72% of South Africans report no personal experience of racism: IRR

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72% of South Africans report no personal experience of racism: IRR

Ernest Mabuza | 2017-02-07 09:53:27.0

The survey covered a sample of 2291 people from all nine provinces and covered both rural and urban areas and all social-economic strata. File photo

Image by: Gallo Images/Thinkstock

Race relations in the country – despite worsening economic conditions‚ high unemployment‚ poor education‚ and inequalities – remain generally sound.

This is the conclusion by the Institute of Race Relations‚ which commissioned a survey aimed at finding out how South Africans view race relations in the country.

The survey showed that some 72% of South Africans report no personal experience of racism in their daily lives.

The survey came during a year in which a number of notable incidents of racially offensive comments were given coverage in the media. This reinforced perceptions that South Africa might yet descend into a race war.

Notable was the case of estate agent Vicki Momberg‚ the victim of a smash-and-grab robbery‚ who was caught on video using the “k-word”.

There were also threats of violence against whites being reported‚ a notable instance being EFF leader Julius Malema telling supporters: “We are not calling for the slaughter of white people‚ at least for now!”

The survey covered a sample of 2291 people from all nine provinces and covered both rural and urban areas and all social-economic strata.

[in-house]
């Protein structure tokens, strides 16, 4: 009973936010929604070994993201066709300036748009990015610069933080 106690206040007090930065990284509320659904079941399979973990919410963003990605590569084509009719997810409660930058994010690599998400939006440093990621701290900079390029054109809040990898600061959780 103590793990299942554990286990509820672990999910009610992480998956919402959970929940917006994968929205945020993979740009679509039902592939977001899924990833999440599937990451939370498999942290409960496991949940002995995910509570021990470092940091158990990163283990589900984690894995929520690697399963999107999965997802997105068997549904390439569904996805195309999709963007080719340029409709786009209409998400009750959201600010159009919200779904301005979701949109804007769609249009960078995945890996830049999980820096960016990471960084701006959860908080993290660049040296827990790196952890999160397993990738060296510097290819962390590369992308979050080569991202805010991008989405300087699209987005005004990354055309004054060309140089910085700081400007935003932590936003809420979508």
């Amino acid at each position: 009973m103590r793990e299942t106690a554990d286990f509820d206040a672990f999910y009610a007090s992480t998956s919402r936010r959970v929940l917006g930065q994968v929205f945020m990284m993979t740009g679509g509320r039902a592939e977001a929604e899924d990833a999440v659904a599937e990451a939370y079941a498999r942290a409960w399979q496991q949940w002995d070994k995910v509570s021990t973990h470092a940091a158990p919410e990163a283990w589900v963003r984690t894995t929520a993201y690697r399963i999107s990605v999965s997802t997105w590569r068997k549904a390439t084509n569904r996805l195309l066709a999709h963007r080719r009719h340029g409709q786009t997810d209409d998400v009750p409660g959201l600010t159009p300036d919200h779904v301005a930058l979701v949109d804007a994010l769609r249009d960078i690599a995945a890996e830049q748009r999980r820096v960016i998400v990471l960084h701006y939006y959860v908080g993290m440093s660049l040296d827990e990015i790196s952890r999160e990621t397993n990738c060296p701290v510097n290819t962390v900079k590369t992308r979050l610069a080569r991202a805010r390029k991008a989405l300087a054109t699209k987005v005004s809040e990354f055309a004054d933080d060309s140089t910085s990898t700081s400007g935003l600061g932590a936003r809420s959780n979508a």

Of the respondents‚ 78% were black‚ 9.2% were coloured‚ 2.8% were Indian‚ and 9.9% were white.

The field survey first asked the respondents to identify what they themselves regarded as the two most serious problems not yet resolved since 1994.

The two top problems identified were joblessness (40%) and poor service delivery (34%).

Other key concerns were a lack of housing (cited by 18%)‚ crime (15%) and problems in education (cited also by 15%).

By contrast‚ racism as a serious problem that had been unresolved was cited by 3% of all respondents and by 2% of blacks.

“This is a particularly noteworthy outcome because answers were not prompted in any way and respondents were free to list any issue important to them‚” IRR’s head of policy research Anthea Jeffery said.

She said‚ in addition‚ more than half of respondents (55%) believed race relations had improved since 1994‚ while a much smaller proportion (13%) thought they had worsened.



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